When a worker passes away from a work-related injury or illness, his or her surviving dependents are eligible to receive benefits. Called “death benefits” or “dependency benefits,” these sums are available to the worker’s spouse, children, or other dependents who relied on the worker for financial support. (To learn about compensation for injured workers, see our article on Florida workers’ comp benefits.)
A worker’s dependents—those who relied on the worker for financial support—are eligible to receive death benefits. The following family members qualify as dependents:
If there is no spouse or child, the worker’s parents, siblings, and grandchildren can qualify as dependents if they relied on the worker for financial support.
The worker’s death must have occurred within one year of the accident, or within five years of the accident if it resulted in continuous disability.
Benefits are paid on a weekly basis, according to the following order of priority:
The workers' comp insurance company must also pay actual funeral expenses, but no more than $7,500, to the deceased worker’s surviving family. A spouse may also receive payment for educational expenses. However, the total compensation paid in death benefits, funeral expenses, and other costs cannot exceed $150,000 for all dependents. Children stop receiving benefits once they turn 18, or once they turn 22 if they are full-time students. This age limit does not apply to children who are incapable of earning a living.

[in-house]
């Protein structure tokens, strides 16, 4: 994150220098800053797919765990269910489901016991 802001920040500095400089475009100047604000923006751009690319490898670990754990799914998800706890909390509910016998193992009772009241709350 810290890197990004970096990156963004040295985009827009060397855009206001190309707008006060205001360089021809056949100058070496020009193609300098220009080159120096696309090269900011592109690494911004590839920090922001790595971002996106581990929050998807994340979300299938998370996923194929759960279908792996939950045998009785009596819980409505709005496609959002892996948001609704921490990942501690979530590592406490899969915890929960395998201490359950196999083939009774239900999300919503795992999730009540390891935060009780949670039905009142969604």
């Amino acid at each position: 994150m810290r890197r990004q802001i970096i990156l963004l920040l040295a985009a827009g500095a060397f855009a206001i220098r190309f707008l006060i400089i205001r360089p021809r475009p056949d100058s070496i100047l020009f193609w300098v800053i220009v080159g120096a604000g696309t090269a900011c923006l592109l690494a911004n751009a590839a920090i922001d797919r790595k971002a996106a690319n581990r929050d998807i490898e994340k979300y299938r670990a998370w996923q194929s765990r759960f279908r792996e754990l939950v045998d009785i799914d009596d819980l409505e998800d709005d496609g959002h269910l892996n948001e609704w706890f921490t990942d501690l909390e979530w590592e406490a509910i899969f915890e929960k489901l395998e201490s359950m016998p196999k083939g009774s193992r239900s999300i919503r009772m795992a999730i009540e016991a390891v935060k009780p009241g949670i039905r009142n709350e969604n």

Dependents must file a claim petition for death benefits with the Florida Office of the Judges of Compensation Claims within two years after they know, or should know, that the worker’s death was caused by a work-related injury or illness. The worker’s employer must also typically be notified of the worker’s death within 30 days of the death.
If you’re having trouble collecting workers’ comp death benefits, you should consult with a workers’ comp lawyer. To learn more, see our article on how much a Florida workers’ comp lawyer costs.)